What has hap­pened since has been an out-and-out phe­nom­e­non. The sales of his cloth­ing are noth­ing short of in­cred­i­ble, but even more pro­nounced is his enor­mous cul­tural im­pact. Only a few years ago, the term ‘streetwear’ was used with de­ri­sion, but now, even the most re­fined brands are lever­ag­ing its low-fi aes­thetic, look­ing to Vir­gil for in­spi­ra­tion. “I’m in­cred­i­bly proud of Vir­gil,” ex­plains Naomi Camp­bell, a self-pro­claimed fan. “We don’t have many black de­sign­ers, and he’s opened the fash­ion in­dus­try to a gen­er­a­tion who aren’t cou­ture trained but who have their own way of com­bin­ing streetwear with ready-to-wear. He’s shown them that his way of do­ing things can work – and I think this is only the be­gin­ning.”

It wouldn’t be a stretch to say that what Vir­gil has achieved over the past few years has shifted the fash­ion con­ver­sa­tion: now, more than ever, es­tab­lished houses are aware of the power of the youth, that its not enough to spend on their lux­ury her­itage for cul­tural pres­tige. He has abol­ished the in­dus­try’s tra­di­tional bar­ri­ers to en­try, paved the way for a new gen­er­a­tion of young de­sign­ers and – on In­sta­gram at least – made it look al­most easy. “It’s a new era and the fu­ture looks dif­fer­ent,” he sur­mises. “I used to not even be able to get into fash­ion shows!”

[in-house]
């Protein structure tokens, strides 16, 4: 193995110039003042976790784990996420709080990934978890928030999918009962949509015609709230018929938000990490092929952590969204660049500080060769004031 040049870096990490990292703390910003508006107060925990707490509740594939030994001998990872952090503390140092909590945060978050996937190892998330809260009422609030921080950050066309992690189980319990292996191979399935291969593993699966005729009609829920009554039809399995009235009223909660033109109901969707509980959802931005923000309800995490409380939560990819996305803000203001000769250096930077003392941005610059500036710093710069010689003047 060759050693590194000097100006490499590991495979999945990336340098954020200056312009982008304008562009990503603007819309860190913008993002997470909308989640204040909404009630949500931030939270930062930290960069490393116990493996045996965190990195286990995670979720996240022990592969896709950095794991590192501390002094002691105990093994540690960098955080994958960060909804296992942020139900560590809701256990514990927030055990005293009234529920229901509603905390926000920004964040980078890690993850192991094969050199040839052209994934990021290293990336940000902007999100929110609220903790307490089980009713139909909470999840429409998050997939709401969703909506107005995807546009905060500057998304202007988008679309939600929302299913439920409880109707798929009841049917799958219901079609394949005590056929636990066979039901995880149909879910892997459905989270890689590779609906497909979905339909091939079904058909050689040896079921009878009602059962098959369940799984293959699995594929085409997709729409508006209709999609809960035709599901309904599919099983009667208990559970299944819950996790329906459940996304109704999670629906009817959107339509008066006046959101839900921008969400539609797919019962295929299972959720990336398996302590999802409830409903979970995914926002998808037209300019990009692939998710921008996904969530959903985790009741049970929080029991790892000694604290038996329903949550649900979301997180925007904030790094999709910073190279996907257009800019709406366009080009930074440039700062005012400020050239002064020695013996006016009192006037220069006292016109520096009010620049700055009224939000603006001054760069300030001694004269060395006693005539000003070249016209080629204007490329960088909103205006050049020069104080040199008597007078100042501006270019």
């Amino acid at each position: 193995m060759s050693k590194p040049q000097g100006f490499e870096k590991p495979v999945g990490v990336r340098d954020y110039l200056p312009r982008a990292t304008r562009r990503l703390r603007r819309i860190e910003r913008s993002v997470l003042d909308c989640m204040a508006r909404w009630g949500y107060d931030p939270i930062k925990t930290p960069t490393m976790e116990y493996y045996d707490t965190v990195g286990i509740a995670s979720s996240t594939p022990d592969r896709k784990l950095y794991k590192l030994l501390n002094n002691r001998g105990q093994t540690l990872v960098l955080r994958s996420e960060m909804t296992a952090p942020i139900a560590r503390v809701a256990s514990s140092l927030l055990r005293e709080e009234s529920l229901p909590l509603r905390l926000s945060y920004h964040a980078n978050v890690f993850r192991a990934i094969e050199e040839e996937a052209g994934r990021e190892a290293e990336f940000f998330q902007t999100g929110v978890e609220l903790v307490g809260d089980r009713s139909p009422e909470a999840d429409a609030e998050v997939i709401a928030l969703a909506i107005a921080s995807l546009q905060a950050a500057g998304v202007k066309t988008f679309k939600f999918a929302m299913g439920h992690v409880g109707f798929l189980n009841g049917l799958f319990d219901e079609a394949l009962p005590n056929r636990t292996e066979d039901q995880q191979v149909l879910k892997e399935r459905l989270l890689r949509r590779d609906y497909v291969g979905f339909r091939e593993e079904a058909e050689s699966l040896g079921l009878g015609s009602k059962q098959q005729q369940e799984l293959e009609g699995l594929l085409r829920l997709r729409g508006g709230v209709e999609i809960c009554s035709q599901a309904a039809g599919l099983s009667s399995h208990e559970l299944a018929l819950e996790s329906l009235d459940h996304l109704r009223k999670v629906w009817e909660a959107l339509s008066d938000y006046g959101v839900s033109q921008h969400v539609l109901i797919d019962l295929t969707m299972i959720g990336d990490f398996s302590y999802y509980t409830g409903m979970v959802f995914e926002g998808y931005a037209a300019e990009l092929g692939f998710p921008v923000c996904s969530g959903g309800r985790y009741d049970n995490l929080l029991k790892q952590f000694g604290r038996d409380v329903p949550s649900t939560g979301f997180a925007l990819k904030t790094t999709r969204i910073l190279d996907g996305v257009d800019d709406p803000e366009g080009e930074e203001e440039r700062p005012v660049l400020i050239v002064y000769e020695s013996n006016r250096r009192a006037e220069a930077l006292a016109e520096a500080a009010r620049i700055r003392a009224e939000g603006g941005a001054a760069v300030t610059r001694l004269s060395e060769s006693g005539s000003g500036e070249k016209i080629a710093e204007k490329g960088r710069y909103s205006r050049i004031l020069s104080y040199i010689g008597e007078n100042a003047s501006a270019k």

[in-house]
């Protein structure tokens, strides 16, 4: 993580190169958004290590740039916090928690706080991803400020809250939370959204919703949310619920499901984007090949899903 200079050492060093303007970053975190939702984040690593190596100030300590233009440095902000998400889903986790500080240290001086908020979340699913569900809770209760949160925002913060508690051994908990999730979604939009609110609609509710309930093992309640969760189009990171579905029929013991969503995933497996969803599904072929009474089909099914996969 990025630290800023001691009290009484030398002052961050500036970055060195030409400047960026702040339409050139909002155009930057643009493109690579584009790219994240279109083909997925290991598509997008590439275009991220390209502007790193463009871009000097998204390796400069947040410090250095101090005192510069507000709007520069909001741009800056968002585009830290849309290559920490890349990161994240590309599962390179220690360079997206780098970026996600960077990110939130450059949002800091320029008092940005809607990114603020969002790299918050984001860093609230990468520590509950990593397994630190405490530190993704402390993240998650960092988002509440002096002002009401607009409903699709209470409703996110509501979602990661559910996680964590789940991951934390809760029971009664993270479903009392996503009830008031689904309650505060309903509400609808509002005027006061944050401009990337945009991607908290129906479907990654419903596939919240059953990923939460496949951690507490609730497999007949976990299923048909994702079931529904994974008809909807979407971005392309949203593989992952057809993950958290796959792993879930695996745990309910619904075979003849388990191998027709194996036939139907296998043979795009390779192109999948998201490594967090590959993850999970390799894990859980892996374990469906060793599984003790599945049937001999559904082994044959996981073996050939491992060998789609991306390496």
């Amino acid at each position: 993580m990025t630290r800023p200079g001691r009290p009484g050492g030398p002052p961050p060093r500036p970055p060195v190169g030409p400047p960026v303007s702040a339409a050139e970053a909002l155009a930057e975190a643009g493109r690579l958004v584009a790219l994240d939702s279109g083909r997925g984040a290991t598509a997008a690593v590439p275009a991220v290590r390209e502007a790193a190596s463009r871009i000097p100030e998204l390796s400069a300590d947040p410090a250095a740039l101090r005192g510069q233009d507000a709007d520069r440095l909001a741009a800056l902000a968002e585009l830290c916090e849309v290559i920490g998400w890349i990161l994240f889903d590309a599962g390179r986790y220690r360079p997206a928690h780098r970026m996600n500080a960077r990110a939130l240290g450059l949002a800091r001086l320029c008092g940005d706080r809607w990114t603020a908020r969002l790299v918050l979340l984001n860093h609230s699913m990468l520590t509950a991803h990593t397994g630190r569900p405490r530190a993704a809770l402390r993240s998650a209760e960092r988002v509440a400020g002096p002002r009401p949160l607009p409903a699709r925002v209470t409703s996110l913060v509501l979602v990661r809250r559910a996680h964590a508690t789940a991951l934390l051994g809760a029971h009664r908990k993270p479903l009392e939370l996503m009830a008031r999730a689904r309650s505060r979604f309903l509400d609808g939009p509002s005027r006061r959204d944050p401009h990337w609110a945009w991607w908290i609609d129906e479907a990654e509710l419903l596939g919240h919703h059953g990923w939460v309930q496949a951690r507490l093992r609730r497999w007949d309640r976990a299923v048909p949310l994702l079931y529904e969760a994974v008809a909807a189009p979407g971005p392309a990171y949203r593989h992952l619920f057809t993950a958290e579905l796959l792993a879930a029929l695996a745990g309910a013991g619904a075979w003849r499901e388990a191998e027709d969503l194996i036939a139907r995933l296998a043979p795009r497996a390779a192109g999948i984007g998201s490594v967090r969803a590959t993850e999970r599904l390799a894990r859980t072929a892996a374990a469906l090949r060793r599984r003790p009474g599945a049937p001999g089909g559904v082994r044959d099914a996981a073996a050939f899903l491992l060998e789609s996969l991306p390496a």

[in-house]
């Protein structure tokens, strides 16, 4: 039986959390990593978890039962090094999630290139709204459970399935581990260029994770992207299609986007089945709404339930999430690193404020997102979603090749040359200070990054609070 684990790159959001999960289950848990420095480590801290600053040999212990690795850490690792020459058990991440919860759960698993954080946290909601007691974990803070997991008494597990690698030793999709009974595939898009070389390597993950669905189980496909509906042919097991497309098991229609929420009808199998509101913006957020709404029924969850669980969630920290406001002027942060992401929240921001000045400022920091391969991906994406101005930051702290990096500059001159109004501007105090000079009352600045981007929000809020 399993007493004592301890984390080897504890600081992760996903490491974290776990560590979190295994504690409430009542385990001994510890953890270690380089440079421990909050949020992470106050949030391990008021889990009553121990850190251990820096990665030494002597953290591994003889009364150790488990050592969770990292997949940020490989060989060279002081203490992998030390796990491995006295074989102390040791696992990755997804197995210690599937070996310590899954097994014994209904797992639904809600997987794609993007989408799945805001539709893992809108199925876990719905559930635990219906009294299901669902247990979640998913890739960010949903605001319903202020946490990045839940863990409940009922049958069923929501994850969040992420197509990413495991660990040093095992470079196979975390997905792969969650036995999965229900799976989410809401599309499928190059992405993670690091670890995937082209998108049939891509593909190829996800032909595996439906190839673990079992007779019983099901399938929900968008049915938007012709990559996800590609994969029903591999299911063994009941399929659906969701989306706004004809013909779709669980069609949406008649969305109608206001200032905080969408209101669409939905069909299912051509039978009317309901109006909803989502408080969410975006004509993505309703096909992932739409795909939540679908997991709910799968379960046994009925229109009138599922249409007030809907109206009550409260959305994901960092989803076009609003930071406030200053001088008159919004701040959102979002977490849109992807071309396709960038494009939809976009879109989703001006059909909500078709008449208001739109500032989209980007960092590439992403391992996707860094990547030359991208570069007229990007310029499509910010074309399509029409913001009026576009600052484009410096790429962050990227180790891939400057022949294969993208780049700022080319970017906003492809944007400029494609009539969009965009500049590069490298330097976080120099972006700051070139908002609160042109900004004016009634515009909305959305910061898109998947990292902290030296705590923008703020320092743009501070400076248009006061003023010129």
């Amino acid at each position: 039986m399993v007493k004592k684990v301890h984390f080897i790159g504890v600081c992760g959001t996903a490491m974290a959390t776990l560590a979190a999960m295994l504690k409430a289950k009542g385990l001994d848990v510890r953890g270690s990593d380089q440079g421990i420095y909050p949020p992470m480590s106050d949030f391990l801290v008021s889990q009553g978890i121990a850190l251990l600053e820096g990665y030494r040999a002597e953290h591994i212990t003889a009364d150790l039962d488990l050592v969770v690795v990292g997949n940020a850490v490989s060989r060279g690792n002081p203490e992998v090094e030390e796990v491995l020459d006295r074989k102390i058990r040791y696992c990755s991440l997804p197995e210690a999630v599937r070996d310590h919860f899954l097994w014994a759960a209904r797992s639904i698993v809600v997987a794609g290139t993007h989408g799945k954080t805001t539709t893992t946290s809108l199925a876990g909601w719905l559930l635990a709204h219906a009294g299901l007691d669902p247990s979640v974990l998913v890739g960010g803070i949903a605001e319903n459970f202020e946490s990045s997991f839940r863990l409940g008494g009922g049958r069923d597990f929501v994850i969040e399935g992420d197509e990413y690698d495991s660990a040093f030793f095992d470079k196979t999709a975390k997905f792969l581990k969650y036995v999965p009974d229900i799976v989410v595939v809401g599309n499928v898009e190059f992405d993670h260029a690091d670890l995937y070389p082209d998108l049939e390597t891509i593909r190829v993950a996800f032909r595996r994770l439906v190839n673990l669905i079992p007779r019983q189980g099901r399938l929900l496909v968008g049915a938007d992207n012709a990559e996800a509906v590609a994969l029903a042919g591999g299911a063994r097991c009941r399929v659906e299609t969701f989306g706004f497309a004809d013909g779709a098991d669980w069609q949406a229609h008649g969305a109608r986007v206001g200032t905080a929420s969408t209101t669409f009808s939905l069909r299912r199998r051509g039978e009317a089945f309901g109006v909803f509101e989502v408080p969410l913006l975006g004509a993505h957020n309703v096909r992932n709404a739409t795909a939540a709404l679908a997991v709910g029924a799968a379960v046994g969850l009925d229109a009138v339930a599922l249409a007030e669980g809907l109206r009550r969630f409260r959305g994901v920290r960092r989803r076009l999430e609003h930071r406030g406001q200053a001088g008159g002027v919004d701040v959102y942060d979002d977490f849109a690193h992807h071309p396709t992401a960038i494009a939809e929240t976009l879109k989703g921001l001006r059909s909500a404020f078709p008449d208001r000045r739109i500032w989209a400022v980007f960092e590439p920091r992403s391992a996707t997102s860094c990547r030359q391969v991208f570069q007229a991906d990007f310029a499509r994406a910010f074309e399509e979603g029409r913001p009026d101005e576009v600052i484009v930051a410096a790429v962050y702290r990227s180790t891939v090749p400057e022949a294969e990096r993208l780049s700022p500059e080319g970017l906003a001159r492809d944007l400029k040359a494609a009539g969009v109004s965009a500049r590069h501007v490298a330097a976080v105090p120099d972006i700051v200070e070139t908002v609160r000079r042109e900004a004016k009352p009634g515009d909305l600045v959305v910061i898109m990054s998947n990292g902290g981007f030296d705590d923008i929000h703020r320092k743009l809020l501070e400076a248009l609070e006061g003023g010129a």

He takes a breath, picks up a plas­tic cup of cham­pagne and asks me how it looked. He hardly gets the words out be­fore he stops him­self, “I guess I’ll find out on In­sta­gram.” He is cer­tainly a tes­ta­ment to the times.

“My mo­ti­va­tion is, in part, a bit of angst that comes from feel­ing like I don’t be­long.”

2018 Vir­gil with Anna Win­tour at the Of­fWhite run­way show. 2017 With Bella Ha­did at the CFDA Fash­ion Awards. 2018 With Kaia Ger­ber at the Of­fWhite fash­ion show. 2017 At­tend­ing the Fash­ion Awards.

2017 With Naomi Camp­bell at the Of­fWhite fash­ion show.